Since it was published in 2016, Arlie Russell Hochschild
's Strangers in Their Own Land: Anger and Mourning on the American Right
(The New Press, 2016) has been many times heralded as necessary reading for our current political moment. For her perceptive and dramatic account of a Berkeley sociologist's exploration of Tea Party enthusiasm in coastal Louisiana, Dr. Hochschild received honors and awards from many directions, including a spot as a finalist for the national book award. Now released in paperback in January 2018, Dr. Hochschild's book includes a new afterword, and continues to stand as both a moving narrative portrait of a political community and a strong example of scholarly work at the crossroads of academic research and public discourse.
Using environmental policy as her keyhole issue, Dr. Hochschild articulates the logic that structures a "great paradox": states which receive the highest levels of financial support from the federal government are also home to the deepest wells of resentment against government intervention in private life. Dr. Hochschild's work discloses an emotional "deep story" that shapes the political imagination of her Tea Party interlocutors, the feeling that deserving Americans are pushed to the back of the line for the American Dream.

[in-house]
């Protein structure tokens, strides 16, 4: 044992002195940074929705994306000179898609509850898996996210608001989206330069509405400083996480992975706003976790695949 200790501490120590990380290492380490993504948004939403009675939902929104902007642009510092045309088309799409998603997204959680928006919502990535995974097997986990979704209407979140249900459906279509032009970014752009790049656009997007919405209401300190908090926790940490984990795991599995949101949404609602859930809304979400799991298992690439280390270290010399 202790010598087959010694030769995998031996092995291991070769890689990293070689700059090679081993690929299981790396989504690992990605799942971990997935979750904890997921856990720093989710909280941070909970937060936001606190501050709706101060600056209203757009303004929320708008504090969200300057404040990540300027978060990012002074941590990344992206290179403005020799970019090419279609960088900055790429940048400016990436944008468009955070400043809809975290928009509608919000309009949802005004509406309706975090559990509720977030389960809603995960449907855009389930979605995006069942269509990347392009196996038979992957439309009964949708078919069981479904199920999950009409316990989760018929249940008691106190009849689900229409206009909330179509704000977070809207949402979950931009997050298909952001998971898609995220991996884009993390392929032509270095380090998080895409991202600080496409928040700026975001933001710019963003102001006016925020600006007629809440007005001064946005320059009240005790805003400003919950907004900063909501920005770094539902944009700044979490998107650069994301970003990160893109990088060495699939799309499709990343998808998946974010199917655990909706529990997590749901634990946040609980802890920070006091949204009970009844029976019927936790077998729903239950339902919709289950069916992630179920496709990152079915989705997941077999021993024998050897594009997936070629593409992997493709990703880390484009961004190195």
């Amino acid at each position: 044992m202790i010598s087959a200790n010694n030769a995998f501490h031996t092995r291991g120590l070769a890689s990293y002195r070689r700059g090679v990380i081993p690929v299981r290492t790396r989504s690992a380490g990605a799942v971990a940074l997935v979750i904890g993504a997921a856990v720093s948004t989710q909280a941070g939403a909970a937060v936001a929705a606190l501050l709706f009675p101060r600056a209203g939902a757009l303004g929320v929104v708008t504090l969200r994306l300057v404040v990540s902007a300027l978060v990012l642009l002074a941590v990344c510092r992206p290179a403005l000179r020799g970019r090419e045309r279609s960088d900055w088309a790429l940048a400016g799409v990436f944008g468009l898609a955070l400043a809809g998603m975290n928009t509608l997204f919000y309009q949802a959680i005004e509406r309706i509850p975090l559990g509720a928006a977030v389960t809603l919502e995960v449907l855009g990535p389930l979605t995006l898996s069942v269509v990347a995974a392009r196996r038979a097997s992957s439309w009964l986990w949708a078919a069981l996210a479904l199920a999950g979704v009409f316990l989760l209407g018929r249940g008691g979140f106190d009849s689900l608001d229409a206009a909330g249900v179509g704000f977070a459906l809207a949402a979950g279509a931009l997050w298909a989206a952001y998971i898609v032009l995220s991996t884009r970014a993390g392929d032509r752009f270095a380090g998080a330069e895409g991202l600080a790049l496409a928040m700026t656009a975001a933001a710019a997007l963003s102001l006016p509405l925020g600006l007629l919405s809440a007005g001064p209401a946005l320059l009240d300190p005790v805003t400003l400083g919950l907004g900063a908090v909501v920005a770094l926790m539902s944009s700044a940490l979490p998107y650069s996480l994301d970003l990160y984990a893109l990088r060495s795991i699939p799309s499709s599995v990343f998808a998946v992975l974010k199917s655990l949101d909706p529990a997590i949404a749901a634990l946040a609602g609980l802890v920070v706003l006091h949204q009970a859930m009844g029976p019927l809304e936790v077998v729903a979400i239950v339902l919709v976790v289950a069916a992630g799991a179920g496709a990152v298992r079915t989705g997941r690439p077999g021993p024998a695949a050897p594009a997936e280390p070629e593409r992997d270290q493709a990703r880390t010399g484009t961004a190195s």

Tracing the open rhetoric and the social silences that reveal the shape of a community's political imagination, Dr. Hochschild's research speaks to the roles of race and religion in forming the foundation of American politics. Her interviewees were mostly white, and mostly Christian. In exploring the ways in which the Tea Party deep story manifests a resentment against government work to curb irresponsible private power and provide public support for disadvantaged Americans, Strangers in Their Own Land
chronicles Dr. Hochschild's attempts to climb the "empathy walls" that surround and isolate communities sharply defined by ideological allegiance and disavowed histories of misused power.
Along the way, Strangers in Their Own Land
recounts the intellectual, political, and economic history that lies behind the great paradox of our current political crisis, and profiles figures who may offer us a way out of the bind.
For this interview, I asked Dr. Hochschild to speak to the process of writing a book for multiple audiences in a partisan climate. When researching and writing this book in the years leading up to the 2016 election, who did she imagine as her readers and what did she hope they would take away from her project? Our conversation covers the place of this book in the trajectory of her career, the difficulty of turning off the ethical "alarm system" while conducting interviews, structuring an academic book to capture the drama of a research question, and the principles that Dr. Hochschild believes activists can use to build momentum in the coming months.
Carl Nellis is an academic editor and writing instructor who researches contemporary American community formation around appropriations of medieval European culture. You can learn more about Carl's work and request an editorial consultation at carlnellis.wordpress.com.